I thought this Inside Higher Ed article was an interesting discussion of they way that people outside the academy seem to value a liberal arts education more than those within it. Ho notes that many humanities faculty, despite having defenders among CEOs and business leaders, shun business, withdrawing from potential allies. Further, she notes, the reaction to Fish's article a year ago, declaring that the humanities was irrelevant, pointed out that the cry that the humanities is irrelevant is mostly among scholars, who, one commenter says, "have professionalized their relationship with the humanities to the point of careerist cynicism." Another similarly adds that the "humanities have been taken over by careerists, who speak and write only for each other.”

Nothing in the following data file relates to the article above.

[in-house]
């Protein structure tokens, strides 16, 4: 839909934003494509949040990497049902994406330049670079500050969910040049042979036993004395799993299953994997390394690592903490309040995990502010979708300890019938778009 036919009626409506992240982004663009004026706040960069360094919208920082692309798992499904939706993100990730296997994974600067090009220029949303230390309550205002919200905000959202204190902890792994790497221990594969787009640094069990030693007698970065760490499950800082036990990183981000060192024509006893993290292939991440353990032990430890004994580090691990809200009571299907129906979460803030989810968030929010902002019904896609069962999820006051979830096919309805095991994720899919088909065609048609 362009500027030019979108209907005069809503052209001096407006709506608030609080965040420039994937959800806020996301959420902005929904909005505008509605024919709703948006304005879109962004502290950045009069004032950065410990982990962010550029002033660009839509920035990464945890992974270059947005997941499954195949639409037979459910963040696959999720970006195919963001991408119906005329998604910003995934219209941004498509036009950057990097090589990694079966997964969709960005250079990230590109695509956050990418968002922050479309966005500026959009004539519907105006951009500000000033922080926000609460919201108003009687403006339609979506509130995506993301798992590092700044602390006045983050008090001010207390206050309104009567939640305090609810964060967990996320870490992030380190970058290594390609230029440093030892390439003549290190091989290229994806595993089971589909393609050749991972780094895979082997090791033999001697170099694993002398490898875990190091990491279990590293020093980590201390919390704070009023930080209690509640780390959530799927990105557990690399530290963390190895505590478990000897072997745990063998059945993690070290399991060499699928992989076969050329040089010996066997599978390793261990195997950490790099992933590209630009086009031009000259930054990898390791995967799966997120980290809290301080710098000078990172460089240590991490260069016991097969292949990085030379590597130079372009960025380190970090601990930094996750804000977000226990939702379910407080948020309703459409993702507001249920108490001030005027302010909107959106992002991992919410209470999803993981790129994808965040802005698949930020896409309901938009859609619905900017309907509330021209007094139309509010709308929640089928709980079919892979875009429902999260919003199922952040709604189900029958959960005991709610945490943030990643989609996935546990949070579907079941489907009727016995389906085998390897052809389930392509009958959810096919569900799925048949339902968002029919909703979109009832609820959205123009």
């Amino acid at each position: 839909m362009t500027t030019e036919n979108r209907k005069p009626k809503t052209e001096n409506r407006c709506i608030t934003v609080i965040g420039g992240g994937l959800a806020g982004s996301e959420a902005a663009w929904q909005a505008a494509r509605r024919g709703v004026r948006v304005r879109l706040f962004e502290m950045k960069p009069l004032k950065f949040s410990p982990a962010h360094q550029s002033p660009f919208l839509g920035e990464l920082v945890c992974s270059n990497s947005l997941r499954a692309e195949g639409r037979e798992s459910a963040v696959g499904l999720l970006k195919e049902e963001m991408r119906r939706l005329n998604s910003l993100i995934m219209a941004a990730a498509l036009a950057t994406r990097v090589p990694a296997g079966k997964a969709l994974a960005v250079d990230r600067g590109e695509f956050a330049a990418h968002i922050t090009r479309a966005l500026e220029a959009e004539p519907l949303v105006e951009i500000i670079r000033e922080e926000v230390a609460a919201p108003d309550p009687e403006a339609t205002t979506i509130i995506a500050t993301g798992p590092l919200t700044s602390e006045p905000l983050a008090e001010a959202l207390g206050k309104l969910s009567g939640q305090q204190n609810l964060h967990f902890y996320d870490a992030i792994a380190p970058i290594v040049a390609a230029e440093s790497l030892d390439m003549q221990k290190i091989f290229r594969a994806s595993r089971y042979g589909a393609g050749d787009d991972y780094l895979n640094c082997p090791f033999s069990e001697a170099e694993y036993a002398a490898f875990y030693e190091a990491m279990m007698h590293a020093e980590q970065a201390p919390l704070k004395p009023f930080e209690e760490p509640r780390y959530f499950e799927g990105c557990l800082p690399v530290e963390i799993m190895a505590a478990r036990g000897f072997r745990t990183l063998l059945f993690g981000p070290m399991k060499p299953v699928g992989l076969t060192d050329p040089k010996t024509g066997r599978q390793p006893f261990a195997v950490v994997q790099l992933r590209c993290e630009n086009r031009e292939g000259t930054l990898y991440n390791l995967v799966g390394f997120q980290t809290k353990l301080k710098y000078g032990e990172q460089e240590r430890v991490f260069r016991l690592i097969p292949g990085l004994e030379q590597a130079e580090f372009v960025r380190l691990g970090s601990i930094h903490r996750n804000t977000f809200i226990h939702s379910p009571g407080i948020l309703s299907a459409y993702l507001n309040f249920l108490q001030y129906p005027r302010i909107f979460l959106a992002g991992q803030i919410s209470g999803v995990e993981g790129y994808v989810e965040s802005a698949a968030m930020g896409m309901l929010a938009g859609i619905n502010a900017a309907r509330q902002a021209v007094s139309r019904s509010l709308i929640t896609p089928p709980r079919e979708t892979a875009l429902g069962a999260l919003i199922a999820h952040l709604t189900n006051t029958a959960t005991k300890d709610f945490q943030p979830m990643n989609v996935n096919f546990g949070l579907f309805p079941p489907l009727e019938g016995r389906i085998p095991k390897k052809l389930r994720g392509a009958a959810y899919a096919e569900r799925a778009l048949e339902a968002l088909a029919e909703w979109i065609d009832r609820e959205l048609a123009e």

I do think there's an attitude or awareness that writing a dissertation or scholarly monograph on some minor poet no one's ever heard of isn't really making the humanities relevant to students, and yet most humanists recognize that embarking on such tasks is necessary in order to get a job or get promoted. So there's a real disconnect, which I know I and others have said again and again, between the work that gets one a job and the work that makes one relevant. The students in your class don't know about the monograph you wrote and it may be that writing it gave you new insight into the subjects you teach. Pouring your heart and soul into a class doesn't get you very far in the academic world. So there's a real tension there. I don't know how we resolve this.